From the time she was orphaned at six months of age, Elizabeth Ann has lived with her widowed Great-aunt Harriet and single Aunt Frances. In their small city apartment, these two ladies have tried for nine years to raise Elizabeth Ann “by the book”. Indeed Frances has read many parenting books and discovered that Elizabeth Ann is the most sensitive, impressionable and emotional child to ever live. She hardly lets the child out of her sight, and as a result Elizabeth Ann can do nothing for herself. Then, one day, Aunt Harriet takes ill, and Elizabeth Ann is sent to live with the dreaded country cousins, the Putneys. Frightened beyond all telling, Elizabeth rides the train to Vermont and discovers who she really was.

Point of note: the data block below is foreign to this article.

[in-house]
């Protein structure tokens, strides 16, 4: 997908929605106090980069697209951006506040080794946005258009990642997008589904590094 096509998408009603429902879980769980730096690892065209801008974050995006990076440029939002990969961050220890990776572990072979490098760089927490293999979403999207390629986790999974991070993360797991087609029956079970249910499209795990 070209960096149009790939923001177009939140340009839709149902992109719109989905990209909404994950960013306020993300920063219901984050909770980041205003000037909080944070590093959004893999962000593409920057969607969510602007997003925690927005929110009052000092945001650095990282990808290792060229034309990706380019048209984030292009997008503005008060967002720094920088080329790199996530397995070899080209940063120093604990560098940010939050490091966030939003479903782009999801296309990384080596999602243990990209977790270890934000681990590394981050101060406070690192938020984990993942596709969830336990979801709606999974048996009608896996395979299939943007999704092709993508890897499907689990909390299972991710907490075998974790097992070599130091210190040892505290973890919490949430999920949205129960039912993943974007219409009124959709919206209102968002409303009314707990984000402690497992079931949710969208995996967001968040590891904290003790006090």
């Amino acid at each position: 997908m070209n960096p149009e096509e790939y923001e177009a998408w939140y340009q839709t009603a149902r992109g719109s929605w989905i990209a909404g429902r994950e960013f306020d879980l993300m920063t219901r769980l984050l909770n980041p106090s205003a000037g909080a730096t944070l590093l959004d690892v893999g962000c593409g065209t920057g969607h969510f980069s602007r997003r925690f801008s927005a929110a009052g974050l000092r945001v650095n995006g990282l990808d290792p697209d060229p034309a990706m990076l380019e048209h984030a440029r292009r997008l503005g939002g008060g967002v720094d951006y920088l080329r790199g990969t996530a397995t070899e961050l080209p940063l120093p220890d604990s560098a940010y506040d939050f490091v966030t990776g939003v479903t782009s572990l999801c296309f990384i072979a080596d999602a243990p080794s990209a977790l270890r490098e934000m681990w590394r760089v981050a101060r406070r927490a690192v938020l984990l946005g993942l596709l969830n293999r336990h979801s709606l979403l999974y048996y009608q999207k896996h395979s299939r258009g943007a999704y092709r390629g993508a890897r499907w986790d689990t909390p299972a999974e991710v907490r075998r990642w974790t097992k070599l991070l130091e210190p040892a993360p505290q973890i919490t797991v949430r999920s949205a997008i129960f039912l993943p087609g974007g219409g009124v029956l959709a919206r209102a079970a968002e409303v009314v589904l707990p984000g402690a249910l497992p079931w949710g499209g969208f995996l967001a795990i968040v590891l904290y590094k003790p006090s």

Betsy (as her Vermont cousins call her) learns that the universe does not revolve around her. Aunt Abigail, Uncle Henry and Cousin Ann treat her as a capable young woman who must contribute to family life. Betsy learns to overcome her inclination to focus on herself, and begins to put the needs of others before her own. She finds that independence and service have great rewards. Readers will watch her outgrow her self-centered, pampered ways and become a compassionate and resourceful young lady.
Jennifer Minicus is a mother and teacher currently living in Ridgewood, NJ.